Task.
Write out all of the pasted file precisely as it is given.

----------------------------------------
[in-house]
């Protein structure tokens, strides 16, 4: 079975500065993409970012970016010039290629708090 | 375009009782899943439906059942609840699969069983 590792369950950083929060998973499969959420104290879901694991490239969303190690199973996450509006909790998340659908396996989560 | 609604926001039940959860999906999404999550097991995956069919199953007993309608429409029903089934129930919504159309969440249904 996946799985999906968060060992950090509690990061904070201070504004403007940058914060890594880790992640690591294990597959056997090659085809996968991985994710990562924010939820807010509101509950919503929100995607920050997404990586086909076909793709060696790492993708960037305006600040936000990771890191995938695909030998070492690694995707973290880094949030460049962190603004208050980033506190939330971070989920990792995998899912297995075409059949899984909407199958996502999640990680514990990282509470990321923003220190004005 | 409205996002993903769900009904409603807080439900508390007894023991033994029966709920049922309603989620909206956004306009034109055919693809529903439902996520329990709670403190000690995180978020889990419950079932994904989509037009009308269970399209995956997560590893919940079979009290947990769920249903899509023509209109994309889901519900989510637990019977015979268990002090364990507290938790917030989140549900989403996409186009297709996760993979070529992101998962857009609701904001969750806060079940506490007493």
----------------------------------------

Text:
[in-house]
């Protein structure tokens, strides 16, 4: 079975500065993409970012970016010039290629708090 | 375009009782899943439906059942609840699969069983 590792369950950083929060998973499969959420104290879901694991490239969303190690199973996450509006909790998340659908396996989560 | 609604926001039940959860999906999404999550097991995956069919199953007993309608429409029903089934129930919504159309969440249904 996946799985999906968060060992950090509690990061904070201070504004403007940058914060890594880790992640690591294990597959056997090659085809996968991985994710990562924010939820807010509101509950919503929100995607920050997404990586086909076909793709060696790492993708960037305006600040936000990771890191995938695909030998070492690694995707973290880094949030460049962190603004208050980033506190939330971070989920990792995998899912297995075409059949899984909407199958996502999640990680514990990282509470990321923003220190004005 | 409205996002993903769900009904409603807080439900508390007894023991033994029966709920049922309603989620909206956004306009034109055919693809529903439902996520329990709670403190000690995180978020889990419950079932994904989509037009009308269970399209995956997560590893919940079979009290947990769920249903899509023509209109994309889901519900989510637990019977015979268990002090364990507290938790917030989140549900989403996409186009297709996760993979070529992101998962857009609701904001969750806060079940506490007493």